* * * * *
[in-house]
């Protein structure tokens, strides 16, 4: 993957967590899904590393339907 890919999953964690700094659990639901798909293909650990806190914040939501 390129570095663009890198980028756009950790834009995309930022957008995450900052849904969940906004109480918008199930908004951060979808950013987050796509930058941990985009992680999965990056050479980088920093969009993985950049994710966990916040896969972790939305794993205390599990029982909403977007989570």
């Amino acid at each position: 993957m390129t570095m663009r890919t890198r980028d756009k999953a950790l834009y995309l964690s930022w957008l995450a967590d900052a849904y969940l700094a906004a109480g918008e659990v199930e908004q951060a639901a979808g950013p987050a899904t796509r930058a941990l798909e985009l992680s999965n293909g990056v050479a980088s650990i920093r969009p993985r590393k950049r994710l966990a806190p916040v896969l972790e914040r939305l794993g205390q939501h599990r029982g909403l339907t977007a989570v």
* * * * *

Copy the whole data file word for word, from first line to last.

[in-house]
């Protein structure tokens, strides 16, 4: 993957967590899904590393339907 890919999953964690700094659990639901798909293909650990806190914040939501 390129570095663009890198980028756009950790834009995309930022957008995450900052849904969940906004109480918008199930908004951060979808950013987050796509930058941990985009992680999965990056050479980088920093969009993985950049994710966990916040896969972790939305794993205390599990029982909403977007989570």
């Amino acid at each position: 993957m390129t570095m663009r890919t890198r980028d756009k999953a950790l834009y995309l964690s930022w957008l995450a967590d900052a849904y969940l700094a906004a109480g918008e659990v199930e908004q951060a639901a979808g950013p987050a899904t796509r930058a941990l798909e985009l992680s999965n293909g990056v050479a980088s650990i920093r969009p993985r590393k950049r994710l966990a806190p916040v896969l972790e914040r939305l794993g205390q939501h599990r029982g909403l339907t977007a989570v």